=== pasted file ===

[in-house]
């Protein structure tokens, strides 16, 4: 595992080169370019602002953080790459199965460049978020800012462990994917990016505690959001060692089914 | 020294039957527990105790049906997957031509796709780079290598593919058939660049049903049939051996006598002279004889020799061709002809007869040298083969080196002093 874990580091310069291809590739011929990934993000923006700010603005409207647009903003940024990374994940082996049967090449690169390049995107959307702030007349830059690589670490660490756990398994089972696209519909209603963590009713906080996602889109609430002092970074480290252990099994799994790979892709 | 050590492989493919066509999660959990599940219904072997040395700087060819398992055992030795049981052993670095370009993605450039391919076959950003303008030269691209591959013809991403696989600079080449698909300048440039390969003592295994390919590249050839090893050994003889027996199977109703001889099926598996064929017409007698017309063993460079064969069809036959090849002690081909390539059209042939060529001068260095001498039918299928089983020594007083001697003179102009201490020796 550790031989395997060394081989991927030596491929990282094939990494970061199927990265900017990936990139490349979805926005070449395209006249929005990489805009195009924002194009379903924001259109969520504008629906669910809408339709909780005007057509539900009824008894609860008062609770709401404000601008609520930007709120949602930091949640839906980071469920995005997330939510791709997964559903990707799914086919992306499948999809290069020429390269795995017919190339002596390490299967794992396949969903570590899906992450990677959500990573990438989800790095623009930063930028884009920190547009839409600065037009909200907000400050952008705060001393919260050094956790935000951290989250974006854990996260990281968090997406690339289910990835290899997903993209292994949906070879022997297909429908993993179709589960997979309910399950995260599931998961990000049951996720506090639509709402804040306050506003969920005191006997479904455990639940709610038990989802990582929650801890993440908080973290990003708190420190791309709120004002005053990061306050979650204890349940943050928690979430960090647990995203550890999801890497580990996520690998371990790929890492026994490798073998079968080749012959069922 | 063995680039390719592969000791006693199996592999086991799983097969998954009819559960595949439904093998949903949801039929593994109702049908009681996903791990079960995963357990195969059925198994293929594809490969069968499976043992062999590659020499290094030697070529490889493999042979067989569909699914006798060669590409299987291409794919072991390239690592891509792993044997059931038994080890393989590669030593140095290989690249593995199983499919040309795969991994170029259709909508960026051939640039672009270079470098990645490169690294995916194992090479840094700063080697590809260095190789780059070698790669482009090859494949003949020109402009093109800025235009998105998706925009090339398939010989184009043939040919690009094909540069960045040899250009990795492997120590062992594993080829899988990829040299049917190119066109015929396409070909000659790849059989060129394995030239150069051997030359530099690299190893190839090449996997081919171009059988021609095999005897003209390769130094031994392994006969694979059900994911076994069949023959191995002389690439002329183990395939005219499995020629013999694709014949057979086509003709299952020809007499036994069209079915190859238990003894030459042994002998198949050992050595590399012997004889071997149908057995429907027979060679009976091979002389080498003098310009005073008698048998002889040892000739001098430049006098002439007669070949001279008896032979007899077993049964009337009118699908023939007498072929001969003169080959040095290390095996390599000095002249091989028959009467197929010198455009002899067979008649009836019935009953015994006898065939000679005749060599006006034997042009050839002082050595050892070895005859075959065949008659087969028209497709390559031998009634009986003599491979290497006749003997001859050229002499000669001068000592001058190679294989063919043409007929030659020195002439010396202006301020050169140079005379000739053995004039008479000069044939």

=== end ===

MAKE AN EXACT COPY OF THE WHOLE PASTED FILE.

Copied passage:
[in-house]
């Protein structure tokens, strides 16, 4: 595992080169370019602002953080790459199965460049978020800012462990994917990016505690959001060692089914 | 020294039957527990105790049906997957031509796709780079290598593919058939660049049903049939051996006598002279004889020799061709002809007869040298083969080196002093 874990580091310069291809590739011929990934993000923006700010603005409207647009903003940024990374994940082996049967090449690169390049995107959307702030007349830059690589670490660490756990398994089972696209519909209603963590009713906080996602889109609430002092970074480290252990099994799994790979892709 | 050590492989493919066509999660959990599940219904072997040395700087060819398992055992030795049981052993670095370009993605450039391919076959950003303008030269691209591959013809991403696989600079080449698909300048440039390969003592295994390919590249050839090893050994003889027996199977109703001889099926598996064929017409007698017309063993460079064969069809036959090849002690081909390539059209042939060529001068260095001498039918299928089983020594007083001697003179102009201490020796 550790031989395997060394081989991927030596491929990282094939990494970061199927990265900017990936990139490349979805926005070449395209006249929005990489805009195009924002194009379903924001259109969520504008629906669910809408339709909780005007057509539900009824008894609860008062609770709401404000601008609520930007709120949602930091949640839906980071469920995005997330939510791709997964559903990707799914086919992306499948999809290069020429390269795995017919190339002596390490299967794992396949969903570590899906992450990677959500990573990438989800790095623009930063930028884009920190547009839409600065037009909200907000400050952008705060001393919260050094956790935000951290989250974006854990996260990281968090997406690339289910990835290899997903993209292994949906070879022997297909429908993993179709589960997979309910399950995260599931998961990000049951996720506090639509709402804040306050506003969920005191006997479904455990639940709610038990989802990582929650801890993440908080973290990003708190420190791309709120004002005053990061306050979650204890349940943050928690979430960090647990995203550890999801890497580990996520690998371990790929890492026994490798073998079968080749012959069922 | 063995680039390719592969000791006693199996592999086991799983097969998954009819559960595949439904093998949903949801039929593994109702049908009681996903791990079960995963357990195969059925198994293929594809490969069968499976043992062999590659020499290094030697070529490889493999042979067989569909699914006798060669590409299987291409794919072991390239690592891509792993044997059931038994080890393989590669030593140095290989690249593995199983499919040309795969991994170029259709909508960026051939640039672009270079470098990645490169690294995916194992090479840094700063080697590809260095190789780059070698790669482009090859494949003949020109402009093109800025235009998105998706925009090339398939010989184009043939040919690009094909540069960045040899250009990795492997120590062992594993080829899988990829040299049917190119066109015929396409070909000659790849059989060129394995030239150069051997030359530099690299190893190839090449996997081919171009059988021609095999005897003209390769130094031994392994006969694979059900994911076994069949023959191995002389690439002329183990395939005219499995020629013999694709014949057979086509003709299952020809007499036994069209079915190859238990003894030459042994002998198949050992050595590399012997004889071997149908057995429907027979060679009976091979002389080498003098310009005073008698048998002889040892000739001098430049006098002439007669070949001279008896032979007899077993049964009337009118699908023939007498072929001969003169080959040095290390095996390599000095002249091989028959009467197929010198455009002899067979008649009836019935009953015994006898065939000679005749060599006006034997042009050839002082050595050892070895005859075959065949008659087969028209497709390559031998009634009986003599491979290497006749003997001859050229002499000669001068000592001058190679294989063919043409007929030659020195002439010396202006301020050169140079005379000739053995004039008479000069044939």